Should the Street Take Care? The Impact of Corporate-Sponsored Day Care of Business in the New Millenium

Tuesday, January 1st, 2002 at 12:00 am by Jamie Koniak
Jamie Koniak, Should the Street Take Care? The Impact of Corporate-Sponsored Day Care of Business in the New Millenium, 2002 Colum. Bus. L. Rev. 193

As the balance between work and family becomes more and more difficult to strike, corporate-sponsored day care is quickly becoming an ever-important offering on many large companies’ resumes. Due in large part to inadequate government assistance in the realm of child care, the private sector employer has become, albeit reluctantly, a key provider of day care. Even so, the percentage of companies that offer child care is alarmingly small. A recent survey of over 1,000 American companies, conducted by the Families and Work Institute, found that a mere 9 percent of businesses with 100 or more employees offer on-site child care. While little documentation and academic research exist regarding the effects that child care has had on employers who have implemented it, the extant studies and statistics confirm that the benefits are vast. Indeed, corporate child care aids in recruiting employees and retaining them. It enhances productivity and heightens employee morale. In general, it provides employers with a competitive edge in today’s changing labor market. Corporate day care seems to make perfect business sense; so what factors are responsible for the small amount available and the reluctance of employers to offer it? While it is clear that employer-provided child care benefits employees and their children, does it truly benefit the employer?

This note will examine corporate-sponsored day care and its value to the private-sector employer. The question is one of balancing: in the face of legal fears and heightened regulation, is corporate day care as good an idea for the employer as it is for the employee? At what cost is the service made available and on whom is the ultimate burden falling? Part II, briefly sketches the laws and events that led up to the emergence of employer-provided child care. This timeline will help illustrate where we stand today in terms of the intersection of day care and the workplace. It will also serve to contextualize areas still needing development to complete a successful merger between child care and business.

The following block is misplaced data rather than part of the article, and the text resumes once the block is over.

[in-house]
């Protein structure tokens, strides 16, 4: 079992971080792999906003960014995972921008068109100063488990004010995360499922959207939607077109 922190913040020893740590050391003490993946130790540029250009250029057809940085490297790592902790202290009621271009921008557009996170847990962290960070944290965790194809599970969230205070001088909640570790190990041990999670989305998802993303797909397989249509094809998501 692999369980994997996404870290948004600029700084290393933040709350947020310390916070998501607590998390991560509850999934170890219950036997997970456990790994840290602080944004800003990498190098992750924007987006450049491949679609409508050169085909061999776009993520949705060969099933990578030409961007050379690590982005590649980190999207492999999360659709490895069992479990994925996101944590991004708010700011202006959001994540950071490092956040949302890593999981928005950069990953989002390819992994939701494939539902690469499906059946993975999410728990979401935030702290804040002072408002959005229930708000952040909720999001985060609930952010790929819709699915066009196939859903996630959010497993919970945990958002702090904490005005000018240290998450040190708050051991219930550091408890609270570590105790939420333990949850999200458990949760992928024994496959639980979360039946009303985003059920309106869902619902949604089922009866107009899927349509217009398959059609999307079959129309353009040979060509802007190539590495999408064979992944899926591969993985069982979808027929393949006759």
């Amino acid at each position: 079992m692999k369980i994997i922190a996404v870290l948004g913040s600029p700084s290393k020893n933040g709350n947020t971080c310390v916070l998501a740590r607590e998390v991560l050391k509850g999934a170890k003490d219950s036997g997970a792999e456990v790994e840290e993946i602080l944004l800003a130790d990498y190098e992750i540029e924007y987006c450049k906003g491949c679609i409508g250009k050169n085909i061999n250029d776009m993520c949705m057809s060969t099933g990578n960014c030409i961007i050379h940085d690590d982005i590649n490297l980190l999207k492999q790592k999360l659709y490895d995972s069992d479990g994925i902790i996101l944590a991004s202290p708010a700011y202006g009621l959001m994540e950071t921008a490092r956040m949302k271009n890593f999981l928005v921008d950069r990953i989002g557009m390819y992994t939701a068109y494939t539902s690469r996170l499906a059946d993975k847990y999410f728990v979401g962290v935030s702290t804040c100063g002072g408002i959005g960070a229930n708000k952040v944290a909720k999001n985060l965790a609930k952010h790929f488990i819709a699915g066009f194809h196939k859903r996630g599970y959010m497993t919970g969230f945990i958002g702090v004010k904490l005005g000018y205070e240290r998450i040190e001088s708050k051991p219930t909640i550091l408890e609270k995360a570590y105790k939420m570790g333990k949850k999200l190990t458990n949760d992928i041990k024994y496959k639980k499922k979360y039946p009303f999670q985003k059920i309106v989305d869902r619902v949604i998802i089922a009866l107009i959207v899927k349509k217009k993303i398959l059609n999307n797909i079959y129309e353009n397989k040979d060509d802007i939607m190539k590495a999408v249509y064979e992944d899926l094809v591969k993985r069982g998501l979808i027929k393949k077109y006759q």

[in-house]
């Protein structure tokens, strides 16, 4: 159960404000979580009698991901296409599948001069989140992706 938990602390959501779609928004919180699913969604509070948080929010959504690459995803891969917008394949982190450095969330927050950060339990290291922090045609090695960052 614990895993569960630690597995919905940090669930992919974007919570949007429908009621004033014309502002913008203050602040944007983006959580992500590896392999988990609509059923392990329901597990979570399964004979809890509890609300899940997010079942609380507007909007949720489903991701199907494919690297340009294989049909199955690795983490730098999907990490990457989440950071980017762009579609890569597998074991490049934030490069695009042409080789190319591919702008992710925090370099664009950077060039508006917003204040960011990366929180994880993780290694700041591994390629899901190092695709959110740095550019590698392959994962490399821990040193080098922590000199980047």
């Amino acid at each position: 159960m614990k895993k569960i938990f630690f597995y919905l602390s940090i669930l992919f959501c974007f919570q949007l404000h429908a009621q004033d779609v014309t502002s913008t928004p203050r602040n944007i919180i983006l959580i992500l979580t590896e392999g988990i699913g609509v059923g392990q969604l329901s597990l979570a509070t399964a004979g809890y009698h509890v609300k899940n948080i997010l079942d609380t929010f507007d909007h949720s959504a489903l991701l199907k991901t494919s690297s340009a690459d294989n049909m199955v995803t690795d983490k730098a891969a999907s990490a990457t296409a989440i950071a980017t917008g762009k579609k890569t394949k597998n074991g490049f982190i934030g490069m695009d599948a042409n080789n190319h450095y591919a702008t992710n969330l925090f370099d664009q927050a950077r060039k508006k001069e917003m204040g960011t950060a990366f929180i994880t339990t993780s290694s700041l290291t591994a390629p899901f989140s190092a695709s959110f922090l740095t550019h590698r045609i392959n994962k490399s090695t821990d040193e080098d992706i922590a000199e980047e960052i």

Part III, analyzes the typical forms of child care assistance offered by businesses and the benefits that providing the service has for those employers. Part IV examines the reasons why, despite these benefits, companies remain apprehensive about the endeavor. These factors include costs and fears, equality issues, and regulatory constraints in offering the service. This section will emphasize the way in which regulation can serve simultaneously as both a catalyst for, and an inhibitor of, the growth of child care. Finally, Part V addresses the future of the day care/workplace merger and proposes an appropriate next step. It focuses on the Family Medical Leave Act (‘FMLA‘) as prototypical legislation from which we can build a kind of ‘Family Medical Stay Act‘ (‘FMSA‘) that would offer child care in the private sector as an incentive for employees to remain at work instead of taking leave. By mandating and regulating the service on a federal level, using the FMLA as a prototype, it posits that both employer and employee will reap benefits.

Existing scholarship in the field traces the path child care has taken in this country, and much of it critiques what has yet to occur. These contributions, however, examine day care from the perspective of the employee and the family. This Note adds to the project by examining the issues from the employer’s standpoint. It seeks to single out the private sector and examine why holes exist in its long-awaited offerings. This analysis is timely as we find ourselves confronting a new labor market in which child care has transformed itself from a mere benefit to an absolute necessity.

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